The problem of tracks getting washed away because of rain, brimming natural basins, floods and coastal disturbances may be a thing of the past if the Railways’ new experiment of using jute to hold soil together succeeds.
The Eastern Railways has undertaken a pioneering exercise to give a boost to the sagging jute industry.
Minister of State for Railways Adhir Ranjan Chowdhury will, on Sunday, kick-start rehabilitation work on tracks at two sections under the Howrah Division using the new jute geo-textile technique, which is considered a superior method to the one in use currently.
He will inaugurate the works on the 6.61-km Bultikuri-Dankuni section and the 4.67-km Balighat-Dankuni section under the Howrah Division in West Bengal.
The Railways intend to use jute geo-synthetics not only as a blanketing layer on the formation of the tracks, but along the slopes of the formation for arresting erosion of soil.
This will do away with the practice of using steel and iron nets to hold boulders stacked for strengthening the embankment.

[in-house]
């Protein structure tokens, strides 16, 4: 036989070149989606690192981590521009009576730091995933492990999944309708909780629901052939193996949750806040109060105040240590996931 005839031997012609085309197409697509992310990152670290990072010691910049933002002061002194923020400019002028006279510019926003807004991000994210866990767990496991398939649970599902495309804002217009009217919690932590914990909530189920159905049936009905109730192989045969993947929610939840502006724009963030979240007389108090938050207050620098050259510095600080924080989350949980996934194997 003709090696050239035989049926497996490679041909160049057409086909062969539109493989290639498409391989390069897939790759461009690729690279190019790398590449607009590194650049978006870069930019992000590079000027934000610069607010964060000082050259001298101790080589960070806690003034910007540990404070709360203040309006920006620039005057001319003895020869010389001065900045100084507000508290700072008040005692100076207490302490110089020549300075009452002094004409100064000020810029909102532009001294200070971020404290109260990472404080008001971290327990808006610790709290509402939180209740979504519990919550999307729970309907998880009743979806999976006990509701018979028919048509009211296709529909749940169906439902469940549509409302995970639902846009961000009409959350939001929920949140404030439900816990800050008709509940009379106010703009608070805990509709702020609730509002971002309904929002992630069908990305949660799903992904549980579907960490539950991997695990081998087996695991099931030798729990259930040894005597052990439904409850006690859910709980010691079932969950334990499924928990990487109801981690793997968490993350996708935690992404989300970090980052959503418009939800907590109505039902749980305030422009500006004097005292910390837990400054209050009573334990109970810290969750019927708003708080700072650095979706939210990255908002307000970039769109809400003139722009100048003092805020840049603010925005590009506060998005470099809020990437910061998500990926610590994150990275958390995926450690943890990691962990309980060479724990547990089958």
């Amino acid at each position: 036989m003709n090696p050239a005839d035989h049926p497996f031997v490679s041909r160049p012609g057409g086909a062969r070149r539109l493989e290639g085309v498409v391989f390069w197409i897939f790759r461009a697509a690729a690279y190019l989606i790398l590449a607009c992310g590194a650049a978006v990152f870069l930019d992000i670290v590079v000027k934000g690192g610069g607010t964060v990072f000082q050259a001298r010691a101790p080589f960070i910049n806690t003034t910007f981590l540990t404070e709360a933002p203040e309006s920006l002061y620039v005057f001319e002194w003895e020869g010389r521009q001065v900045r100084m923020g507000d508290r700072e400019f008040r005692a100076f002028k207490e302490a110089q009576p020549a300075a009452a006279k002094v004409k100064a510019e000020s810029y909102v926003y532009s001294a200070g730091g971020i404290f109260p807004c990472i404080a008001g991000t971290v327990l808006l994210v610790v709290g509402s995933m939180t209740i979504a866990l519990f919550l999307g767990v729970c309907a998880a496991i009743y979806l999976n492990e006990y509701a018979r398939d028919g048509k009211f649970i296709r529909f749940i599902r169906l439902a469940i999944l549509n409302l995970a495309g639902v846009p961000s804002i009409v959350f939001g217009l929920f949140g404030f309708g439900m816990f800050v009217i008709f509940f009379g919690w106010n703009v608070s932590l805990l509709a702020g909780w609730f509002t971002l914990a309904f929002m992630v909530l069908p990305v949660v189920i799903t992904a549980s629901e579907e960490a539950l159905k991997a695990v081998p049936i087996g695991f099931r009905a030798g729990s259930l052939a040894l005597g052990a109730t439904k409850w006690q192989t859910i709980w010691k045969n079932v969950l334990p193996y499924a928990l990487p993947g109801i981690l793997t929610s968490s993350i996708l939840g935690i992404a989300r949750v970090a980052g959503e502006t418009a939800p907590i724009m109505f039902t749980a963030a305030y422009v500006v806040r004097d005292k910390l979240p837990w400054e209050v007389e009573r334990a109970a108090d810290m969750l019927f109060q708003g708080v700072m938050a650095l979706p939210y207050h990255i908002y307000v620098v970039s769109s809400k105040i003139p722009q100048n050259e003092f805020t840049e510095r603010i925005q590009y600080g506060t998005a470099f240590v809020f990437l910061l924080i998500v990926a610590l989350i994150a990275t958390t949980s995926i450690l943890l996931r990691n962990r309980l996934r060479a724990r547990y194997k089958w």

According to officials, tests have yielded encouraging results in controlling subsidence of pavements, arresting migration of soil particles, serving as a drainage layer along its plane, prevents puncturing of formation by the ballast. Moreover, it is cheap and organic.
The problem faced by the Railways is that over a period of time the ballast punctures the surface of the formation up to a length of one metre, posing difficulty in maintenance of line and level at such locations.
The experience is that rectifications don’t last long, particularly in the monsoons, besides affecting movement of traffic on such stretches. These troublesome spots require frequent attention, with more 15 to 20 visits a year.
The worst part is that the Railways is forced to impose speed restrictions on such stretches to maintain safety of rail traffic and passengers.
The Railways has developed the technique in collaboration with the National Jute Board, which has been entrusted with the task of exploring new markets for boosting use of jute goods.